1) Ask a real estate agent to provide you with a title report or a pre-liminary title report for you to investigate ownership, loans against the property and what liens may also be attached to the property on top of what the IRS or Child Support Services may have against this asset.
2) To investigate the property further you can visit city hall, in which the property is located in, and cross reference what they have on record with how title reads, and what you observed on your drive by preview.
3) Also ask your agent to generate a CMA so that you will have a "maximum target price" you will not exceed at the auction should you decided to pursue it..
Concerns to think about:
1) Since the property is occupied you will not be able to perform a home inspection to determine the condition of the property's interior which is a major factor, but not a deal killer.
2) Your not familiar as to their demeanor or the occupants which means you are not sure if they will cooperate with you or not.
3) Should they be hostile you will have to evict them which is money out of your pocket so I advise you to do some homework in this area if you are not familiar with the laws in CA relating to this topic.
4) If they are cooperative you may still need to spend a little bit of money to help them move out so that they see you as a nice guy instead of associating you with the bank.
As an investor it's all about the numbers which is why investors "will" purchase properties at auction but only after doing as much homework as they can. My best advice for you is to team up with a well versed agent who can share with you this advice, and be able to obtain the data which you need in order to make a wise decision. This type of purchase takes a team effort in order to iron out as many wrinkles in the deal so to avoid matters which you did have control of or were aware of.
Good luck...always here to share my experience and knowledge!
I work with many Investors and know the ins and outs of foreclosure sales. Feel free to call or email me if you have any questions.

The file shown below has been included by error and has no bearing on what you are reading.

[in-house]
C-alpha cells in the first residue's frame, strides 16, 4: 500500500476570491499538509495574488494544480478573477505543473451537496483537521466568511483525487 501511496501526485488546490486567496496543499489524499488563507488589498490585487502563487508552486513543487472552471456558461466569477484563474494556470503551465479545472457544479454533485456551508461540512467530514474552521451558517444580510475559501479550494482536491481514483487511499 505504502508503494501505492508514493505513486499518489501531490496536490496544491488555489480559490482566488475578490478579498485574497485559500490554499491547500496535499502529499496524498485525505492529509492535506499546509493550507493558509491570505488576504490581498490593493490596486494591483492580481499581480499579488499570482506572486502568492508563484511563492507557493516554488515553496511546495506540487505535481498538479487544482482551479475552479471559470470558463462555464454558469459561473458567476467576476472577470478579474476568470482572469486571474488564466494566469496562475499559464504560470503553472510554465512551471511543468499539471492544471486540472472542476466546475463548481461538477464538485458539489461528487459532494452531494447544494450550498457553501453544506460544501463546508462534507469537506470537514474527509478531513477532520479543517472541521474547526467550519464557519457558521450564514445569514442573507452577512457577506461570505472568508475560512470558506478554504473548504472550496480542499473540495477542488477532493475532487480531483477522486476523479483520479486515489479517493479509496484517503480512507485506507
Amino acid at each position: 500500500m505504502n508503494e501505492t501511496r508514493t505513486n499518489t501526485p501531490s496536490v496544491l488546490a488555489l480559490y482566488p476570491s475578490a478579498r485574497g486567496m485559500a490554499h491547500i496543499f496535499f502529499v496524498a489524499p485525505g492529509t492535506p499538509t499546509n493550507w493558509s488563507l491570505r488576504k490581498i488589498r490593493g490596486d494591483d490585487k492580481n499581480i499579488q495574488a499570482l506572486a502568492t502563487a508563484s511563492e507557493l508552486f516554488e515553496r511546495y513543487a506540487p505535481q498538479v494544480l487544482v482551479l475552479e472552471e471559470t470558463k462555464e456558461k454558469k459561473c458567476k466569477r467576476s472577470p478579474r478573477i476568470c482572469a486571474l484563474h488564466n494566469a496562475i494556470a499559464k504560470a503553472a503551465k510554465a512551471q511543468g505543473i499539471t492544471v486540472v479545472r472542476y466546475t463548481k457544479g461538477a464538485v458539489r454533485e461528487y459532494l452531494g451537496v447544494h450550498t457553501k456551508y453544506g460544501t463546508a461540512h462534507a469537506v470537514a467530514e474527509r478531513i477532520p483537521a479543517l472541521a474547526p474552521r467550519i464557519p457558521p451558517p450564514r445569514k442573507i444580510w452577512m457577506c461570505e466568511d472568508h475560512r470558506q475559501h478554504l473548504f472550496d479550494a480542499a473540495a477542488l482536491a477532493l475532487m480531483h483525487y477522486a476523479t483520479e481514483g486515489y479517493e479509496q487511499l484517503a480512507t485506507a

Realty One Group
P.S. You can get great deals through auctions as long as you know what you are doing :)
home inspector with you. Some of these homes have serious rehab needed. Having bought
repos and rehab properties in the past, I would urge you to make sure you count the cost and
do a comparable market analysis before laying down your hard earned cash. I'm seeing homes
flipped by investors that have covered up problems and people don't even know what they're
buying may be a money pit. Let the buyer beware!
Star Real Estate
You want to buy an REO through an online auction house, you indicate they do not offer title insurance and provide yo a quit claim deed instead and I assume there will also be a fee paid to the auction clearing house. This sounds dicey. Quit claim deeds do give you as the grantee some legal rights to the property but only as much as the grantor (the person quit claiming) has. You would basically replace that person and as I understand it inherit all their issues with the property. So if they are behind in property taxes, HOA dues, have other liens against the property you inherit all those too and because a quit claim deed offers no warranty you would likely have no legal recourse against them.
Quit claim deeds are most often used to transfer property between family members, as gifts, placing personal property into a business entity or in other special or unique circumstances like a divorce. Quit claim deeds are not typically used to transfer or sell property from seller to buyer.
If you are paying cash and want the best deal, some risk though, not why not buy at the Trustee Sale at the courthouse steps? There is a bit of a risk as you seem to be aware and you will want to be sure the title is free of any outstanding liens or issues. A cloudy title can ruin what looks like a good deal. You need to be ready to pay at the end of the sale (cashier's checks). At least this way you would get ownership in the form of a grant deed.
If you haven't been to any of these kind of sales I would suggest you go to see how it is done, they move rather fast.
Why Realtors typically do not assist with these is there is no commission to be earned and if one was to advise you or assist you somehow they have created a form of agency and can then if there is trouble that Realtor is putting them selves in a bad position. If you would be willing to offer the Realtor a commission and sign an agreement as such then you may get help/advise more easily.
The investor auction business has many challenges but can be rewarding too. Please do your homework regarding quit claim deeds and how they are being used in this instance. Ask a lot of questions and good luck.
Brian Wilson, Realtor
The only issue we had was that the services provided for escrow were located in India and after 3 months of non performance from those people, the agent was willing to go with my escrow and title and we got it closed in 3 weeks.
So be careful and if I can be of help feel free to contact me,
Barbara Robbins-Olexa, Broker
L B Brokerage
You are talking resking $200,000 to $400,000 (Anaheim prices) to buy a pig-in-a-poke, without Inspections, without Title Insurance, and with possible Liens:
Do you enjoy walking the plank?
Do you think the Auction house is concerned with your best interests?
Good luck and may God bless